Racing in Monaco demands a very different engineering approach to almost every area compared to the typical tracks – so what are its challenges and which teams are best placed to take advantage?
Getting the optimum set up on a racing car is always a matter of compromise but Monaco takes that to an entirely new level, with teams having to take a complete re-think on everything from aerodynamic parts to steering set-up.
The narrow streets offer such limited overtaking opportunities that the focus is all about qualifying – and the chances are the winning team will be the one that produces the fastest car on a Saturday can then make it the widest on a Sunday.
To do that, this is what the teams need to consider...
At most circuits it is the high-speed corners that really make the difference in lap time, so teams focus on balancing their cars to cope best with these areas and worry less about the slower speed stuff. In Monaco, which has the lowest average cornering speed of any circuit, it’s all about maintaining a neutral balance that can cope well with quick changes of direction at slow speeds.
Monaco is often referred to as a “maximum downforce track” but it is more intricate than that. Teams bring special upgrades in to increase downforce, but there is a balance between loading up the downforce and keeping it efficient. Different parts have different levels of efficiency – the diffuser highest, add-on winglets often the lowest - and Monaco all about adding a balanced aero package that gives a driver confidence to push on a single lap but does not leave him open to attack in the race.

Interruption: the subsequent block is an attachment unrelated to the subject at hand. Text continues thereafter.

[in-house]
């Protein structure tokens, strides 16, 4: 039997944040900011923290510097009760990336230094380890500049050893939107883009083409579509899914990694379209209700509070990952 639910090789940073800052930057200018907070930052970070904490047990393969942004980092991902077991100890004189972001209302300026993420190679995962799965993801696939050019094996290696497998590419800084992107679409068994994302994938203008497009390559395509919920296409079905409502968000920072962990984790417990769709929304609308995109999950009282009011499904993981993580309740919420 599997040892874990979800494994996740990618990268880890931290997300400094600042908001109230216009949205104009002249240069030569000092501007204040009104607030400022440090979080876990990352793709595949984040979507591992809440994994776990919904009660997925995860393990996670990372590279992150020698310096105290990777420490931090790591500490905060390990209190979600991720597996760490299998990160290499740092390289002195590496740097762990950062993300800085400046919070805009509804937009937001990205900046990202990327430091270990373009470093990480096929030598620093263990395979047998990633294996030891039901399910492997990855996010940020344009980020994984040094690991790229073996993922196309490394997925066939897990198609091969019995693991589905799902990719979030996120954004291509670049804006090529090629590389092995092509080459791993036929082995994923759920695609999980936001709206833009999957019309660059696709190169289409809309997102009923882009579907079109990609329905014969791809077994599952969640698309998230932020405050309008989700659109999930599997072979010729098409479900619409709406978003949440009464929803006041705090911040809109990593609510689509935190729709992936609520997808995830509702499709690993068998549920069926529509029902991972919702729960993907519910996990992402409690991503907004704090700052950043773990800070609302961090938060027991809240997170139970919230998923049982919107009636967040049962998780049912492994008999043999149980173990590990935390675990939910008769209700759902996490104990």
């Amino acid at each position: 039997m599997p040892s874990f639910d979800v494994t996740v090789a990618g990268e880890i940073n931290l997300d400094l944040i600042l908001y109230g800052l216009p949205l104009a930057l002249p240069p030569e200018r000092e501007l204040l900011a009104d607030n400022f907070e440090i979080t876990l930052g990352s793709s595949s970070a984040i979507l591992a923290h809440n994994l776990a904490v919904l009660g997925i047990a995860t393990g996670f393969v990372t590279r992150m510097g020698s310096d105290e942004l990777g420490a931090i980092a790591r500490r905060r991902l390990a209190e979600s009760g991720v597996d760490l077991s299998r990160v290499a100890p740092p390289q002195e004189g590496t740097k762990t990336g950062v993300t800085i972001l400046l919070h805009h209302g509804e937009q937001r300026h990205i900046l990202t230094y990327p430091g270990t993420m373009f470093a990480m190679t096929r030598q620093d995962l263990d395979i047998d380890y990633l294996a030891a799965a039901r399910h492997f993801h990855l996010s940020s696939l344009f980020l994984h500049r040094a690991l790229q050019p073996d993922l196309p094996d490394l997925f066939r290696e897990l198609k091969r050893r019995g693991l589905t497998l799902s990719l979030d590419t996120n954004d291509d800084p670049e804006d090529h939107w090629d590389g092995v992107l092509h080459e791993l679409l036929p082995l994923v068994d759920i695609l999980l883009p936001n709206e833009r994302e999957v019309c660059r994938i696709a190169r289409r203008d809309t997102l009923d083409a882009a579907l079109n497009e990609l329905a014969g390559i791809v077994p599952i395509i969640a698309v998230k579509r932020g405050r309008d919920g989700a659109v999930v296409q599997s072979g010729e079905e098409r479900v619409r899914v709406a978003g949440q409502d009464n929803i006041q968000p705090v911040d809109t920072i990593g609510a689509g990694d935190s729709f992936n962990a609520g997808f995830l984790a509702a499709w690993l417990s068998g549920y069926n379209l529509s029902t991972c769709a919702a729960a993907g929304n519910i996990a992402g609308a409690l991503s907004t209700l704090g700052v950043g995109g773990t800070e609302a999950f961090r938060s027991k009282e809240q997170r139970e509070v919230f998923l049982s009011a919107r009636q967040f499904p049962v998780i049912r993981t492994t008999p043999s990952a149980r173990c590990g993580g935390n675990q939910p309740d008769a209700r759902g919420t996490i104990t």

KERS and DRS
For overtaking, both these aids are virtually useless but in qualifying DRS is a help because it gives teams an opportunity to ditch the added drag that comes from the Monaco-spec rear wings to gain added pace. Last year, when DRS was unrestricted in practice and qualifying, this gave teams with a good system a major advantage. However, this year that has lessened because it can only be used in one location on the track. As for KERS, the extra power boost is always used up throughout the lap, and again it is rarely of benefit for overtaking but is a crucial part of the mix for qualifying pace.
Engine and Drive train
The engine is at full throttle for just 35 percent of the lap (compared to around 70 percent for the high-speed Monza circuit) but the priority here is on quick response and driveability out of the corners, so the engine maps and gear ratios are changed to provide significant torque at lower rev limits to achieve the sharp bursts of acceleration required. For the race, however, that puts a different kind of demand on the engine and with around 62 gear changes per lap the entire drive train is under a great amount of pressure.
When the engine is worked hard at high speed, it has the advantage of plenty of airflow moving through the radiators to cool everything down. In contrast, when running at low speed there is not enough forward motion to deliver high airflow speeds. Adding extra cooling holes or gills compromise downforce and add drag, so hurts single lap pace. Anyone who needs to do this will be hampered in qualifying so teams with more efficient cooling systems will be at an advantage.
The track surface at Monaco is unlike at any other circuit, with kerbs, drain covers, debris and natural undulations creating a minefield of bumps that cause engineers a massive headache – none more so than the massive ungainly dip on the run down from Casino to Mirabeau, which drivers have to steer around to avoid. All these bumps cause harm to both engine and tyres – because a loss of traction can spin the wheels on the surface and can also cause the engine to suddenly rev, which can damage the engine if it hits the rev limiter. Drivers shift gears early sometimes to avoid it, while engineers have to raise the ride height of the car to avoid bottoming out, lifting wheels off the ground. That immediately reduces the aerodynamic efficiency - so any team whose car can handle the bumps well will be better off.